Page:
“My Auntie’s barbecue,” says Williams.
But as his Auntie fires up the grill in Starkville, Mississippi, Latavious is playing power forward for Joventut Badalona of the Spanish League. When his two cousins visit later this month, odds are they won’t be sneaking any ribs through customs, either.
The 6-foot-8 Williams, who says he lost a ton of weight upon his arrival in Spain, says he knows his way around town now, so his cousins shouldn’t go hungry. He’s even latched onto a go-to restaurant just a few miles south of Badalona.
“In Barcelona, there’s a Hard Rock Café,” says Williams. “When I want to go out, I go out there.”
Though his preference in cuisine may strike you as stereotypically American, the rest of his career has been anything but.
A highly-ranked power forward out of Starkville High School and the Christian Life Center Academy in Texas (Williams did his postgraduate year there), Williams verbally committed to Josh Pastner and the Memphis Tigers in 2009. Williams was Pastner’s first recruit after the young coach had taken the reins from a Kentucky-bound John Calipari, but Williams would never actually play a game for Memphis’ new boss.
The NCAA had some issues with his transcript, and he says they informed him he would have to sit out the first part of his freshman year.
Instead of jumping through the NCAA’s hoops and risking further complications, Williams hatched an idea: he would turn pro. He told his parents, who in turn told Latavious it was his choice to make.
“They’re not going to make decisions for me. Because at the end of the day if I don’t like [where I end up], I’m going to be mad at them,” says Williams.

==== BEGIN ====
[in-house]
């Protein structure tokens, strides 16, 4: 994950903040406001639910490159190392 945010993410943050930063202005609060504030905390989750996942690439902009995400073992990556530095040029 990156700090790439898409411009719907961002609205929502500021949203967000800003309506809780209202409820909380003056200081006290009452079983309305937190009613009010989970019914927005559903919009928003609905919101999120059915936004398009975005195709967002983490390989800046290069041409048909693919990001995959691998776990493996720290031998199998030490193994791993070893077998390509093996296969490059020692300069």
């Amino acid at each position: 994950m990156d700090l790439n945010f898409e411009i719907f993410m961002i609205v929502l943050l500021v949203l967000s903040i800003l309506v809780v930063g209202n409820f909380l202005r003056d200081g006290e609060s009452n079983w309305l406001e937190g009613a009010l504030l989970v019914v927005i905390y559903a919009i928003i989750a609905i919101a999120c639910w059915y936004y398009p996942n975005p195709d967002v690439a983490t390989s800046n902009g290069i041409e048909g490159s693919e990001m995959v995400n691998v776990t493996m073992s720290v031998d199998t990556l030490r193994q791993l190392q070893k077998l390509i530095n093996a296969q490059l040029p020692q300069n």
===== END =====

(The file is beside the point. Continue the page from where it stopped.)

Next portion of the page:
Since he hadn’t spent the requisite one year away from high school, the NBA Draft was out of the question. That was fine by Williams, who says he wasn’t ready to make that leap.
“In high school it was up and down. A pull-up jump shot, or just a little hook shot to the goal or an alley-oop,” says Williams. “I needed to learn more.”
His first lesson: sacrifice.
Instead of flying to China, where he says he was receiving contract offers for around $100,000, he opted to stay closer to home and within earshot of his NBA dream. He entered the D-League draft, the first ever high schooler to do so, and the Tulsa 66ers nabbed him with the 16th pick.
His deal with the 66ers was for around $20,000, roughly a fifth of what the Chinese teams were rumored to be offering.
An 18-year-old turning down eight bucks is newsworthy, but leaving $80,000 on the table? It’s downright batty. But Williams was not so much off his rocker as he was on a mission.
“At that time, it wasn’t about going to make the money. It was about making it to the NBA,” says Williams.
“It was hard. It was real hard,” says Williams of his first year as a pro in Tulsa.
He had never played so many games before, nor had he ever been responsible for knowing so many plays. At Starkville High it had been Give it to Latavious and get out of the way. Not so in Tulsa, where he had to show up early to practice and stay late just to digest all the various sets the 66ers would run.
“My first year I was kind of slow. I was moving slow,” admits Williams. “But as the season went on I started playing great.”